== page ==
Working overseas can mean little say in payment

Updated: 2012-12-12 09:58

By Hu Yongqi and Yang Wanli (China Daily)

  Comments() Print Mail Large Medium  Small 分享按钮 0

According to China's Regulation on Overseas Employment Agencies, agencies must provide lectures on the laws and political structures of host countries, but Yang said the agency seldom notified recruits about these factors.

"They give out a handbook, which contains details about dress codes and safety notices," he said. "We were told not to fight or to get drunk in public places, but nobody told us about our rights, nor how to hold a protest march."

"Every country has a different legal system and very few professionals study overseas labor laws, and so it's not practical to expect training centers to find qualified legal experts," said Cheng Yanyuan, professor of labor relations at Renmin University of China. "Unlike China, many countries have specific laws on strikes."

In Singapore, public transport services, such as those provided by the transit company, are listed as "essential services" under the Criminal Law Act. Workers in these essential services, such as public transport, are forbidden from taking industrial action unless they provide their employer with 14 days' notice of any intended action and comply with all other requirements.

In China, workers often go on strike without informing their employer, according to Cheng. "In their minds, their demands will be met as long as a large group of people take part in a strike or protest. That forces the employer to compromise."

"Chinese workers should ensure they gain accurate information about other countries' laws, by consulting local lawyers if they can afford it," she suggested. "If they have no idea about local labor laws, they may take radical action and go on strike. That's because they believe that 'the treatment was extremely lopsided' and that problems can be solved if a large number of workers protest together, like in China."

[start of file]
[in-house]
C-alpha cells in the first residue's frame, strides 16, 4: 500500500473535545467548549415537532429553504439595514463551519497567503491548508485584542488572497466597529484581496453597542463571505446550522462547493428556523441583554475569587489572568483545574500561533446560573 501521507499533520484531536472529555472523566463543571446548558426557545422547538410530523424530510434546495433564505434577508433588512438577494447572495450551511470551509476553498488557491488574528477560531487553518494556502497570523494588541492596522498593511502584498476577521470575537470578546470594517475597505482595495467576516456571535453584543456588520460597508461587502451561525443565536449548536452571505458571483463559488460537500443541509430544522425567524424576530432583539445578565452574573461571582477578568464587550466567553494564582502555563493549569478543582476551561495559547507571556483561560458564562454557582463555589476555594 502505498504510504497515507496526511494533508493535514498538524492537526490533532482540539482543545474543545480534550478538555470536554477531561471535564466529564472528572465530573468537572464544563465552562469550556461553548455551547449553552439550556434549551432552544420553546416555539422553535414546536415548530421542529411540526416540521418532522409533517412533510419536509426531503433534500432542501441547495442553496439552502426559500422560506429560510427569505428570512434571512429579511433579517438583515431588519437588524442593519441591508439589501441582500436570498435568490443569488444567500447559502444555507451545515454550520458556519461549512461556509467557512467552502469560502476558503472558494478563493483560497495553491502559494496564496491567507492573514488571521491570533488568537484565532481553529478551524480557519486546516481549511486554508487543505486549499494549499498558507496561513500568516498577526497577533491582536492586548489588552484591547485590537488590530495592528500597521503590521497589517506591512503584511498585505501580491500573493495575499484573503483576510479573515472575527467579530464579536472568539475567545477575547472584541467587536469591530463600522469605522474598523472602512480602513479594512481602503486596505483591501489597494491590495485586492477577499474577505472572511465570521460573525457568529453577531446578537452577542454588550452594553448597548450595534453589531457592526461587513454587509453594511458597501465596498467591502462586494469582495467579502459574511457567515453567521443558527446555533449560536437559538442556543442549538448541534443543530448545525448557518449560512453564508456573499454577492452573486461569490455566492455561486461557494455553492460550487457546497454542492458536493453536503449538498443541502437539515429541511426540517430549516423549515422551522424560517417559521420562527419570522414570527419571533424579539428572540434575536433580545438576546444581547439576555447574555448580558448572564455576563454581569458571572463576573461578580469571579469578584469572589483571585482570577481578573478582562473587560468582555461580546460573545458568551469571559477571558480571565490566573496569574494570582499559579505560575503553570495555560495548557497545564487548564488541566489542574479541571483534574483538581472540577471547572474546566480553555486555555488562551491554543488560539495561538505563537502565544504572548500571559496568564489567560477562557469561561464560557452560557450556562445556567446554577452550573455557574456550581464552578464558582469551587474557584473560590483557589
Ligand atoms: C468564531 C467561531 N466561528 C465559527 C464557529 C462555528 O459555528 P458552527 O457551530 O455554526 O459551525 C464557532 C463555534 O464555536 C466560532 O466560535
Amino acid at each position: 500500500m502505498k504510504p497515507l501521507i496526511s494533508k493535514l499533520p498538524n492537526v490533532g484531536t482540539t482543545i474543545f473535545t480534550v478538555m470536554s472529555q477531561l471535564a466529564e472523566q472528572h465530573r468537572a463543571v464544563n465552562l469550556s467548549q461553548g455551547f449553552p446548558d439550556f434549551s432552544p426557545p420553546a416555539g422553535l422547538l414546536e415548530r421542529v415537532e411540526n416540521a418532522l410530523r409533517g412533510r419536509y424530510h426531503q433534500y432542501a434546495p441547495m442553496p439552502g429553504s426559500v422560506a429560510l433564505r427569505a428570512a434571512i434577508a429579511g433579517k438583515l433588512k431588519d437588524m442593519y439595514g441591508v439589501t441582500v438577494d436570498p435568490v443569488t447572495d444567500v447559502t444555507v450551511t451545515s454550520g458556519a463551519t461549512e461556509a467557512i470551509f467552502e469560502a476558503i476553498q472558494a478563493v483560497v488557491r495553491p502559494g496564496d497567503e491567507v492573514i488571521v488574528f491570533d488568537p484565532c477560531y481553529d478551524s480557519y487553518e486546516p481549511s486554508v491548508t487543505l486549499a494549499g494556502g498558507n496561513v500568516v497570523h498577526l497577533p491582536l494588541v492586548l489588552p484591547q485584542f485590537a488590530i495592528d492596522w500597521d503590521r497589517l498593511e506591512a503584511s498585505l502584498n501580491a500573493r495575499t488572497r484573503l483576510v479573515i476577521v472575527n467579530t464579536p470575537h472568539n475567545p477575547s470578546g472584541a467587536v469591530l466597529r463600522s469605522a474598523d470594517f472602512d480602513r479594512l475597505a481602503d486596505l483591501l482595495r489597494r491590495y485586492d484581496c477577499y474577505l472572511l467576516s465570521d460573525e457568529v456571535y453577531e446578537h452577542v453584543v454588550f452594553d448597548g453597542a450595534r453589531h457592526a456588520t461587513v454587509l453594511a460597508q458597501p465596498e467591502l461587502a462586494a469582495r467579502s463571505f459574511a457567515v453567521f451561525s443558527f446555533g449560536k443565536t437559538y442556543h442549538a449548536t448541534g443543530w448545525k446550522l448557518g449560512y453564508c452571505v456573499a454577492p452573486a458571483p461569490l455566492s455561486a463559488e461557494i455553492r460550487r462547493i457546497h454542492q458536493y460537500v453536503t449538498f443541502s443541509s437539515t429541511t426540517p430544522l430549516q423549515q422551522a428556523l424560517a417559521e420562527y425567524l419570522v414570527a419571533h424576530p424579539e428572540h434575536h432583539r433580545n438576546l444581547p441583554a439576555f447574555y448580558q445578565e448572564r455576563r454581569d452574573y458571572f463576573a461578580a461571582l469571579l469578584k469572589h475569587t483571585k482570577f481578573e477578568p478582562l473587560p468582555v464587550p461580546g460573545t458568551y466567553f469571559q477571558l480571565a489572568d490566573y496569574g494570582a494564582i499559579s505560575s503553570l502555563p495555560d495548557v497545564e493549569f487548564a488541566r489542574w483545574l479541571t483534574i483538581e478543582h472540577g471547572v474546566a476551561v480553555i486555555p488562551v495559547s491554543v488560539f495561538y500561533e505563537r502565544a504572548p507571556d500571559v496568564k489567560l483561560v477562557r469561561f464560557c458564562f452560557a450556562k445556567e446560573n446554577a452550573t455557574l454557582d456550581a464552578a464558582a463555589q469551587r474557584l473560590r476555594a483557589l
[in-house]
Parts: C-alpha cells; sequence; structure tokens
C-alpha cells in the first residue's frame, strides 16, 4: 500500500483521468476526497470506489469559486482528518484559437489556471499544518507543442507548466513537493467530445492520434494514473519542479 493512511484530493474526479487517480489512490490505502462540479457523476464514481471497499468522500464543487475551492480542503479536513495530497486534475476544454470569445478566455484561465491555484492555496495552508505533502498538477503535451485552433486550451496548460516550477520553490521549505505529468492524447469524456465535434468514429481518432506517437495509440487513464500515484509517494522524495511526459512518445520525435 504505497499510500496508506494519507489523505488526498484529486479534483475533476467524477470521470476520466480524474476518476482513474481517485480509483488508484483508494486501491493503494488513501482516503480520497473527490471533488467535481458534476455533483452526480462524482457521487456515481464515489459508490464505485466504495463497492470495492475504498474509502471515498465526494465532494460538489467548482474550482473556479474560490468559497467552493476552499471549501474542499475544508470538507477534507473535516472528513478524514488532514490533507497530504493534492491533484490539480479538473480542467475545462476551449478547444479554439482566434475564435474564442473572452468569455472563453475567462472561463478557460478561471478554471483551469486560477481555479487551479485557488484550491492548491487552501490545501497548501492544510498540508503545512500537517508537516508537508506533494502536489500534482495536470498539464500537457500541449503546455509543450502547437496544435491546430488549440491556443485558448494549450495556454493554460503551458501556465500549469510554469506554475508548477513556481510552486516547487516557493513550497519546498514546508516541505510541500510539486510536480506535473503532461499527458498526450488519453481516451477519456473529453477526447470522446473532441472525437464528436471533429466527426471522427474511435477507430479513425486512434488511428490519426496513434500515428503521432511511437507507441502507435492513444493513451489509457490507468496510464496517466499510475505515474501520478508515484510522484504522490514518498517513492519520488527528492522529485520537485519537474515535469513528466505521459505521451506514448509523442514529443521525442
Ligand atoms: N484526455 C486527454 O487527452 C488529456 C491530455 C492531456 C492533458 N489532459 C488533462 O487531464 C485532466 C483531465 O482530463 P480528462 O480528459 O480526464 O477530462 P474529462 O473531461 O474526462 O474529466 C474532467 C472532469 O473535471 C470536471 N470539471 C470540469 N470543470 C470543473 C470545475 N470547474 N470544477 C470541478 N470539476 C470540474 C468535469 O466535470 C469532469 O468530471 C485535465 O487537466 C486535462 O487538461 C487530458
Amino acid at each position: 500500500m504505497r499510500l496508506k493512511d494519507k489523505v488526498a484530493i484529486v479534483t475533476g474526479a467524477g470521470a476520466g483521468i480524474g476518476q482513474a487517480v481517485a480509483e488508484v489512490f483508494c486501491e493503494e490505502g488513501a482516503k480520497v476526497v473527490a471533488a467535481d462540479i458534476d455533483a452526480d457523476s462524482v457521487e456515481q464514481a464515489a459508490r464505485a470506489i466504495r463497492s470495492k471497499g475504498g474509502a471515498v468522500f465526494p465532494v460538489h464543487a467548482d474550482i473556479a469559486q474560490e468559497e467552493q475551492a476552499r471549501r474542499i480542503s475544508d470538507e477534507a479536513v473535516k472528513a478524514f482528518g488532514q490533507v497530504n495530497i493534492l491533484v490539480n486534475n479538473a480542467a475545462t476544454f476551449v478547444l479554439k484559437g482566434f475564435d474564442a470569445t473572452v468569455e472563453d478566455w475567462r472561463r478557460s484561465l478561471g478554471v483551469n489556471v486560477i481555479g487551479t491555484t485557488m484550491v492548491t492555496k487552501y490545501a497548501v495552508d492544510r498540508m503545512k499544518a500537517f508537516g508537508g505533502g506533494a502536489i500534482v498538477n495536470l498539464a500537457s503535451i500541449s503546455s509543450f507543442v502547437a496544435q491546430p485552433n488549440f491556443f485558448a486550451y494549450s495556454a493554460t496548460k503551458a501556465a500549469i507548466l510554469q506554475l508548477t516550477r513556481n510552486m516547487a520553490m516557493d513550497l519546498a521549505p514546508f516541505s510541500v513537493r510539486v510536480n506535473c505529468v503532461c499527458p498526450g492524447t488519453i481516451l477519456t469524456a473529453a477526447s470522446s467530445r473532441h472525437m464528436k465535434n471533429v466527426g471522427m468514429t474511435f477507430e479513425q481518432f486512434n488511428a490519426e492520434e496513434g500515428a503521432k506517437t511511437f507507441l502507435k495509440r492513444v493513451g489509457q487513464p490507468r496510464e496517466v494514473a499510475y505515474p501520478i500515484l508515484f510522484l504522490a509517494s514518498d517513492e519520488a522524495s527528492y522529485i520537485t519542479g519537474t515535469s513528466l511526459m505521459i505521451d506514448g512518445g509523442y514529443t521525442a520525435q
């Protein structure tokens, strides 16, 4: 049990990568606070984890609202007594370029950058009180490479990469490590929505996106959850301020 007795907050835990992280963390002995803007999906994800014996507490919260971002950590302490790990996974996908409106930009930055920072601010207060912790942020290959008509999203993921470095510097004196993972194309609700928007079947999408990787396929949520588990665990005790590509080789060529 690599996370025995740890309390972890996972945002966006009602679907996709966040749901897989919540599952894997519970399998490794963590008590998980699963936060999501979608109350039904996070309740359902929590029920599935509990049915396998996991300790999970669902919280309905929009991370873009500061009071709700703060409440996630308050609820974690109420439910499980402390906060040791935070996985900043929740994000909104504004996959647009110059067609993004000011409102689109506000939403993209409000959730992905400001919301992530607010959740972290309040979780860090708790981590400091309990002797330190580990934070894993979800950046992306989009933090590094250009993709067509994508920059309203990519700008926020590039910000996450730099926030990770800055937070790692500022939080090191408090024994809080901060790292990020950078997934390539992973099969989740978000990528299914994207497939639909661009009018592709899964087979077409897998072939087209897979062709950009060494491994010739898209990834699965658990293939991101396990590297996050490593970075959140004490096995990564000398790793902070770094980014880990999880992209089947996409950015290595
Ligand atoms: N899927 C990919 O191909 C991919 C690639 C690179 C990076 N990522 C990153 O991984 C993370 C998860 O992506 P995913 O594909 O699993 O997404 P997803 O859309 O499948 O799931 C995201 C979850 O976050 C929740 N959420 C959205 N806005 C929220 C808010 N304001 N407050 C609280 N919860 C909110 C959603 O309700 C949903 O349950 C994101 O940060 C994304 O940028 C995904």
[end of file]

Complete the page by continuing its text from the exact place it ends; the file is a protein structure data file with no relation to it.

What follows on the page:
New system urged

"The importation of labor has been more strictly controlled since 2010 and fewer people are allowed to work in Singapore because of rising unemployment among the locals," said Yang Wu. Some experts have called for a new system to be established to monitor the overseas employment of Chinese workers.

Zhang Hong, professor of law and political science at Nanjing University of Technology, said the Philippines, a country that's provided more than 7 million overseas workers, might be a good model to follow.

The Philippines has established a system to help overseas Filipino workers. As early as 1991, the Philippine Labor Code Provision on Overseas Employment was enacted to monitor overseas employment of its citizens. Four years later, the Migrant Workers and Overseas Filipinos Act was passed.

In accordance with these laws, the Philippine government has established human resource centers in countries that have more than 20,000 Filipino workers. The centers are open 24 hours a day, and offer consultation and legal services. In addition, the government provides legal aid to its citizens working overseas.

By comparison, two laws passed in 2002 govern the overseas employment of Chinese citizens, including the Provisions on Overseas Employment Agencies. "There is no specific government institution to handle overseas employment," said Zhang.

"China should also establish centers to advise citizens working overseas if they are facing problems and potentially inequitable treatment, rather than adopting an inappropriate way of 'fighting back'," wrote Zhang in an academic journal last year.

"When Chinese workers are living in a foreign land, their mother country should be their strongest supporter and they would certainly turn to service centers for help," said Zhen with Jianghai.

Zhang Yuchen and Li Lianxing contributed to this story.

Contact the reporters at and

Previous Page 1 2 3 Next Page